Around 17 weeks, I started having intermittent spotting. We had numerous ultrasounds done and no one could find the source of the bleeding. Since it wasn’t affecting the baby we all assumed it was just going to be a nuisance throughout the entire pregnancy. I’d actually seen my OB just hours before my water broke spontaneously. I commented to the input nurse at the hospital that maybe my body had taken me seriously when, as a teenager, I had sworn I’d be done having kids by the time I was thirty (my thirtieth birthday had been two days before).

So here’s the thing – James and I found out pretty quickly that the difference between 22 weeks gestation and 23 weeks gestation is whether or not your baby can be resuscitated when it’s born. At our hospital, babies born at 24 weeks gestation are automatically considered viable. At 23 weeks, it’s up to the parents to decide how to proceed, so a pretty major decision now rested on our ill-equipped shoulders.  We were given some awful facts – at 23 weeks, a baby has only a 2-3% chance of having totally normal development. At 24 weeks, that increases to 15%. The list of potential problems was staggering. Did we want to have the steroid shots to help improve lung development at the soonest available opportunity, or wait until I was closer to 24 weeks? What did we “feel” like baby would show up? Were we prepared for a long stay in the NICU with potentially devastating results?  Did we think our baby was strong enough to survive at 23 weeks?

Sitting there listening to all the facts and figures was shocking. In 6 hours, we went from assuming I’d have a normal, 40-week pregnancy to deciding what kind of life-saving measures we wanted the staff to take on our baby’s behalf. If I went in to labor in the next three days, they would simply place her in our arms and we could name her and hold her and love on her for as long as she was with us. On day four, the decisions were up to us.  Did we want to let baby go at 23 weeks and just hold her when she was delivered? Did we want the staff to pull out all the stops to keep her alive, and to what extent? Heroic measures? How long should they try if she was failing? What if things were okay at first but not later? This baby was kicking like mad (in far below the “ok” amount of amniotic fluid, which was still running out), but the ultrasound suggested that she might be slightly bigger than expected…which was the open door we needed. But it’s not like James or I are extraordinary people (we are, in fact, horribly average) – how tough was this kid gonna be??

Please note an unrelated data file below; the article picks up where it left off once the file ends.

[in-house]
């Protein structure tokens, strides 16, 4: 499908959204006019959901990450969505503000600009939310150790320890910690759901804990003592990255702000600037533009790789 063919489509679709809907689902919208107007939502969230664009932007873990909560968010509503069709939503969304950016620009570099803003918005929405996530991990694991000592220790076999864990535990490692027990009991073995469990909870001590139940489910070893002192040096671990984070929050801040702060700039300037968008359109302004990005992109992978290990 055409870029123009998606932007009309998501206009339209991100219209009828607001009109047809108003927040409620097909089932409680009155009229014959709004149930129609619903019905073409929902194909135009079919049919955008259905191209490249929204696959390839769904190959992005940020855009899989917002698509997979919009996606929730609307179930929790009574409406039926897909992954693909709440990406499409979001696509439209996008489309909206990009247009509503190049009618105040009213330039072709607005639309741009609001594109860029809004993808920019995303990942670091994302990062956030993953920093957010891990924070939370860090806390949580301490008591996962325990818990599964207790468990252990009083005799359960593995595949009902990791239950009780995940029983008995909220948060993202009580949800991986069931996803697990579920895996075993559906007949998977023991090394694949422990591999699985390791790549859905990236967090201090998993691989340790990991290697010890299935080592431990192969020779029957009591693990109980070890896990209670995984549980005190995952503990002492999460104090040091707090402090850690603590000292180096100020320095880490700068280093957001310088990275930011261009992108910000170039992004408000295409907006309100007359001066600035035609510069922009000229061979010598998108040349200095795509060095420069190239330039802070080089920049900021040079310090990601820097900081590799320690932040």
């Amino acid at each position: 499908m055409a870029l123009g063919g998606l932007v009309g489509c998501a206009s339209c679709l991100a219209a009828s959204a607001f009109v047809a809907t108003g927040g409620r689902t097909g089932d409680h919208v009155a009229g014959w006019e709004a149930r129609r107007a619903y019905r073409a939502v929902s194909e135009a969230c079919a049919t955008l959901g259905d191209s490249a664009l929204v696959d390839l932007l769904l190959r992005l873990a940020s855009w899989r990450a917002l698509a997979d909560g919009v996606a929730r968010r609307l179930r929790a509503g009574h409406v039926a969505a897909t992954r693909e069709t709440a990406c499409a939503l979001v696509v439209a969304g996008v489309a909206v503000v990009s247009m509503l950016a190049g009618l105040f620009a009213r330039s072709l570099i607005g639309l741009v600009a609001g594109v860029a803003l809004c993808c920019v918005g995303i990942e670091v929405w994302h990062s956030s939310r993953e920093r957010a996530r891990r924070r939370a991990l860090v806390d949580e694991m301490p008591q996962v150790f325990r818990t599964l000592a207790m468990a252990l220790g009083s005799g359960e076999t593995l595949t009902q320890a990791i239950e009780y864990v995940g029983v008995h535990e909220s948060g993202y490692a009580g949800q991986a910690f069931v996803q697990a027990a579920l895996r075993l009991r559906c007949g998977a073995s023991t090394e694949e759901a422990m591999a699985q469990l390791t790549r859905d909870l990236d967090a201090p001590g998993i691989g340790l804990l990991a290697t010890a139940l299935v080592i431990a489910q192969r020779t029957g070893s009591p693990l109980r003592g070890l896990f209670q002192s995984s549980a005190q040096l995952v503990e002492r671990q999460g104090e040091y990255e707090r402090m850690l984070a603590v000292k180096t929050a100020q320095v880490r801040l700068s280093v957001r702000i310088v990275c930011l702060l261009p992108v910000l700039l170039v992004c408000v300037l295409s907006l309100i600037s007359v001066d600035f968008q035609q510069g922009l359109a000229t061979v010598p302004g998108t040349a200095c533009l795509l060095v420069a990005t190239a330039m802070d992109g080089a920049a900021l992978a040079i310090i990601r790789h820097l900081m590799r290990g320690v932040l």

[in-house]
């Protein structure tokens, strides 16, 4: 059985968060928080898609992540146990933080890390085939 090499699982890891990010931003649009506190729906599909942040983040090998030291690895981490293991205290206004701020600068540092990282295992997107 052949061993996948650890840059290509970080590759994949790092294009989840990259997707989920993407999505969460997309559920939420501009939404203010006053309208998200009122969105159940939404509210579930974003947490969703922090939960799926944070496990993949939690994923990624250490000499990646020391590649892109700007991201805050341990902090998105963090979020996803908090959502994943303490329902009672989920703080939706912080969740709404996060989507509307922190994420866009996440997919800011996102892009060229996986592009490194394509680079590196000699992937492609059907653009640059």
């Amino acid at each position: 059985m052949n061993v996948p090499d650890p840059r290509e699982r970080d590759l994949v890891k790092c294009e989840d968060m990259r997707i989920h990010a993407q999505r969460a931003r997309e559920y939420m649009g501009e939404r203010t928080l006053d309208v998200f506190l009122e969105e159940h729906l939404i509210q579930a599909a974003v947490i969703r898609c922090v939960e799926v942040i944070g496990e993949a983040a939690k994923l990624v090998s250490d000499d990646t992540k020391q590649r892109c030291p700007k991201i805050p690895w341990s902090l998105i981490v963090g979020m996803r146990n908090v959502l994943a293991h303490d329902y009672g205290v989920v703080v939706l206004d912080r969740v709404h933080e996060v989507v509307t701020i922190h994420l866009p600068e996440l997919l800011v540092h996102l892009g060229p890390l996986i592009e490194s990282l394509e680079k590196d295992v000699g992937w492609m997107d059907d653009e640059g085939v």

Turns out: pretty damn tough. Despite being born at 23 weeks and 1 day gestation, littleemma3 Emma Sue was nicknamed “Feisty” within the first hour of her birth and lived up to her name time and time again. James and I had decided, given all the information we could gather at the time, that with our personal beliefs and the support of our families we were going to give this kid every opportunity we could. We also hoped and prayed that if we were making the wrong choice, it would become clear to us and we’d be able to adjust accordingly. Thankfully, we never had to make that heartbreaking choice. Our doctors supported us 100% and never questioned our decision (for which I am unendingly grateful). Our 133-day NICU stay had its fair share of tougher than tough times, but Emma pulled through over and over again.